Police Charged And Stood Down For Breaching Privacy
A SYSTEMIC PROBLEM
POLICE CHARGED AND STOOD DOWN DUE TO DATABASE BREACHES
Senior Constable Punchard, A Queensland police officer allegedly told the abuser that domestic violence victim Jodie* would “f—ing explode” when she realised her ex had her address.He is accused of leaking a domestic violence complainant’s address to her former partner and now has been stood down from official duty after charges were laid against him last week. He was charged with nine counts of computer hacking, after illegally accessing QPRIME to access confidential information about Julie.
The Queensland police officer who leaked the personal details of a domestic violence victim has declined to answer questions about his actions at a tribunal hearing, invoking his privilege against self-incrimination.
The tribunal accepts as fact that senior constable Neil Punchard accessed the personal details of a woman, known as Julie, and sent them to her violent former husband. For more information on the article please click here.
Julie, the alleged complainant, is seeking compensation for breach of privacy in the Queensland civil and administrative tribunal (QCAT).
But as it turns out this is not the first time Police have breached victim’s privacy via accessing the police databases.
THE INDEPENDENT BROAD-BASED ANTI-CORRUPTION COMMISSION
The police who are entrusted to protect us also have a history of letting us down. Today in 2018 we are seeing the ramifications of one officer (Senior Constable Punchard) with him being finally stood down however the same if not worse problem seems to have already reared its ugly head only a few short years ago in Victoria.
In 2015 the Independent Broad-Based Anti-Corruption Commission (IBAC) in Victoria examined 142 allegations of predatory behaviour, including grooming, stalking or sexually assaulting vulnerable members of the community, and accessing private police databases to do so over a 10-year period between 2004 and 2014.
According to the 2015 commission report, the officers targeted victims of domestic and family violence or sexual assault, sex workers, people with mental illness, or those with an alcohol or drug addiction with predatory behaviour. At the time IBAC commissioner Stephen O’Bryan said;
“Predatory behaviour by a small number of police officers can have devastating impacts on victims, while undermining the crucial work of the vast majority of their colleagues,”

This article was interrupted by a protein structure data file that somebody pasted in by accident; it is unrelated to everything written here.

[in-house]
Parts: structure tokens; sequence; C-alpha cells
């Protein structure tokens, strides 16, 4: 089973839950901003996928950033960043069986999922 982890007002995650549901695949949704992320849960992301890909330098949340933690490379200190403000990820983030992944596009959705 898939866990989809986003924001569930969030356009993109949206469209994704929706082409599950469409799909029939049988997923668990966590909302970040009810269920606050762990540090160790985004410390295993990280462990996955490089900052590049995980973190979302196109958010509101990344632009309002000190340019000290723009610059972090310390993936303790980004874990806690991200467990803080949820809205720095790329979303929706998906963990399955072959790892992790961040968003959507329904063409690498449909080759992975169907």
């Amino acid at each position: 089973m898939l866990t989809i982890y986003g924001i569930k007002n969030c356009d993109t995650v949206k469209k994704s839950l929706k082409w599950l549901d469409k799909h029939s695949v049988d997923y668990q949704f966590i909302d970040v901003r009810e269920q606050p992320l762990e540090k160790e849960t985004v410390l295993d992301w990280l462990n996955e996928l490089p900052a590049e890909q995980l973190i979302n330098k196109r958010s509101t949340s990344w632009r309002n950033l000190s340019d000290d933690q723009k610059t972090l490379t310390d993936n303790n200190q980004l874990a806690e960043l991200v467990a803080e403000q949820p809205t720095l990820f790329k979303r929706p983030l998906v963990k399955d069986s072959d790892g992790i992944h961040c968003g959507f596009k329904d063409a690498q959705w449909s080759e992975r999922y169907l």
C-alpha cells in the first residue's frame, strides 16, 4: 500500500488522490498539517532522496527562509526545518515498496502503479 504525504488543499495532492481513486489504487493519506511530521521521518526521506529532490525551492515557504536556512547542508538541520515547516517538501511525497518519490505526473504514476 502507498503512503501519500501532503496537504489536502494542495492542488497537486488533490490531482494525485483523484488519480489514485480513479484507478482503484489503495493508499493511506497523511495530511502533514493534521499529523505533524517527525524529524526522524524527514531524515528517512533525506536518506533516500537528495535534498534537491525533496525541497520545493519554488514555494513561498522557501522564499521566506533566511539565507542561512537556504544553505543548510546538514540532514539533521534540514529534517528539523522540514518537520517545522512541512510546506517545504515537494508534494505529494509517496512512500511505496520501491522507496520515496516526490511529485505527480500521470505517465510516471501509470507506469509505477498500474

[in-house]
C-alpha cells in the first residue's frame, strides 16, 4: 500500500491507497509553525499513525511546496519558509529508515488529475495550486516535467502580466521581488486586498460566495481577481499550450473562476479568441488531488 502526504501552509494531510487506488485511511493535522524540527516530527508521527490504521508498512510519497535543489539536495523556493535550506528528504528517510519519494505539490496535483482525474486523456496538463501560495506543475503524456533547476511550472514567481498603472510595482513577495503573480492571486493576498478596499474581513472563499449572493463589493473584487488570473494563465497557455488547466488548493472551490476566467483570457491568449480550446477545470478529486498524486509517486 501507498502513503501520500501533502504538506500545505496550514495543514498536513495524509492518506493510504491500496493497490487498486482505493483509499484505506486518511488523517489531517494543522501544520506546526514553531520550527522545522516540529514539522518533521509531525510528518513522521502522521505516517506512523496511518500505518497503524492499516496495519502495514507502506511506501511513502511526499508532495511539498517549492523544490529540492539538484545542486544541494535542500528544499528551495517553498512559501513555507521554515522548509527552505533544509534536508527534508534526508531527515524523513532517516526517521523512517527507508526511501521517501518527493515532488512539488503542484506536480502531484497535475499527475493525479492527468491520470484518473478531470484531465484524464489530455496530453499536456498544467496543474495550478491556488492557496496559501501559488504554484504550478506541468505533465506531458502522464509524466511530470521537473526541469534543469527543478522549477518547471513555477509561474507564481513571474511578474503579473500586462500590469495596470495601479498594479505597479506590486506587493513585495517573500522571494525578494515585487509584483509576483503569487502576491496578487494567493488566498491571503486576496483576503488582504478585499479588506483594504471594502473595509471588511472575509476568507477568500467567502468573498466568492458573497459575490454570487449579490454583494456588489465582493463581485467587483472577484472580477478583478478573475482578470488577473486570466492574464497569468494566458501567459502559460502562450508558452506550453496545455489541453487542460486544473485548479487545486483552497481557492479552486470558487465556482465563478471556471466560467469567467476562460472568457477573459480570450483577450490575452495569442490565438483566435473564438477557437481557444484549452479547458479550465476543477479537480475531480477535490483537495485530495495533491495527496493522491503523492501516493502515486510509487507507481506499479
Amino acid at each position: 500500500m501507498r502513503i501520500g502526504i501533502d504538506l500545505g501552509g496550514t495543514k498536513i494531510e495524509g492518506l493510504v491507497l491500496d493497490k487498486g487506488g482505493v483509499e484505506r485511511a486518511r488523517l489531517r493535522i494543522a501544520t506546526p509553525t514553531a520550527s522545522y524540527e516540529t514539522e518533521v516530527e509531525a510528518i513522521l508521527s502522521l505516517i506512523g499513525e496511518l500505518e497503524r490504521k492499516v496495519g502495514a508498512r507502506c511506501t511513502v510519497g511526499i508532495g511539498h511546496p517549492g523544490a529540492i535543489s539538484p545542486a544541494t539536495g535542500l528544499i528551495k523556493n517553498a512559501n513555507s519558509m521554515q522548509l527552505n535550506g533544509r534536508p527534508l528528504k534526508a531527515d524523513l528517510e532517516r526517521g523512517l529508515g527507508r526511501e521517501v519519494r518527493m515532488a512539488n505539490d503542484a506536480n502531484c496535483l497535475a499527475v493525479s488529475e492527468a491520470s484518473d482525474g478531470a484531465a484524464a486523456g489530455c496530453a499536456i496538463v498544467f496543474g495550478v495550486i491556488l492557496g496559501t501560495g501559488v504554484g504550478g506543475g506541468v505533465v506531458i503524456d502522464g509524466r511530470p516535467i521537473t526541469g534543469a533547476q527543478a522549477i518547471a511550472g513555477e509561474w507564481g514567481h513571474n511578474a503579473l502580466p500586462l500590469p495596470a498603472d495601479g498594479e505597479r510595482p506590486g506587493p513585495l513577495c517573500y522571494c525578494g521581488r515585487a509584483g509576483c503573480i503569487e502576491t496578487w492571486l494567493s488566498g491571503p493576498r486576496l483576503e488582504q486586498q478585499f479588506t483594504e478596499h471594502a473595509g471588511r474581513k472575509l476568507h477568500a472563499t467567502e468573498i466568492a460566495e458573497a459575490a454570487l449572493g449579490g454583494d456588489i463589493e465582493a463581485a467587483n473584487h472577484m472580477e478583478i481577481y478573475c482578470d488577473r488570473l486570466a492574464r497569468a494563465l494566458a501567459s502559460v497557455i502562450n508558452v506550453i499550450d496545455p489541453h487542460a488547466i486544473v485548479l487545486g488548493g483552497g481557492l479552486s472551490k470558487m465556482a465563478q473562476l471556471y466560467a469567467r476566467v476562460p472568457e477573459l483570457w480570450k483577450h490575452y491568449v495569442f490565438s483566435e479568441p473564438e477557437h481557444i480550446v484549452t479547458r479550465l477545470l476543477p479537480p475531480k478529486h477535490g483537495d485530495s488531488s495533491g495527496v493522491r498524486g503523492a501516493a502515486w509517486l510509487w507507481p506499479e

The question to now ask is why then if the Independent Broad-Based Anti-Corruption Commission flagged the issue back in 2015 are, we still seeing such breaches occurring?
In answer to that question the report found the behaviour was likely to be part of a pattern “requiring closer examination of officers’ complaint histories”. The one unifying factor is however that unlawful access to the police database was commonly misused to gain the details of the victims and officers from rural areas were over-represented as alleged perpetrators of predatory behaviour. Moreover;
“Due to the vulnerability of the victims in such cases, it is highly likely that predatory behaviour is under-reported,” Mr O’Bryan said.
“This is a cultural issue, and really, police members are a reflection of the broader community, and it takes time to challenge people’s attitudes and their behaviours.”
FAST FORWARD TO CASE OF SENIOR CONSTABLE PUNCHARD
Earlier this year Senior Constable Neil Punchard, 52, who in 2014 allegedly accessed the confidential police database Q-PRIME to look up a woman’s personal details gained notoriety in the media. Senior Constable Punchard allegedly passed on information, including the woman’s address, to her former partner, who was subject to an ongoing domestic violence order.
Following media coverage and criticism from the Crime and Corruption Commission, Queensland Police Commissioner Ian Stewart met with Elizabeth in May and ordered a review of the internal investigation.
Senior Constable Punchard has now been served with a notice to appear in Court, has also been stood down and now is expected to face the Brisbane Magistrates Court on January 30, 2019 over the alleged breach.
The complainant Elizabeth (not her real name) was informed about the charges by police last Friday and reported she felt “relieved and grateful”.
“I’m relieved that finally I can experience some form of justice … finally after going through this battle for over two years,” she said.
“I’m happy that finally Queensland police have acted because it was a horrible ordeal to go through.”
Senior Constable Punchard was set to appear in Brisbane Magistrates Court on January 30, 2019, after being served with a notice for inappropriate information and release.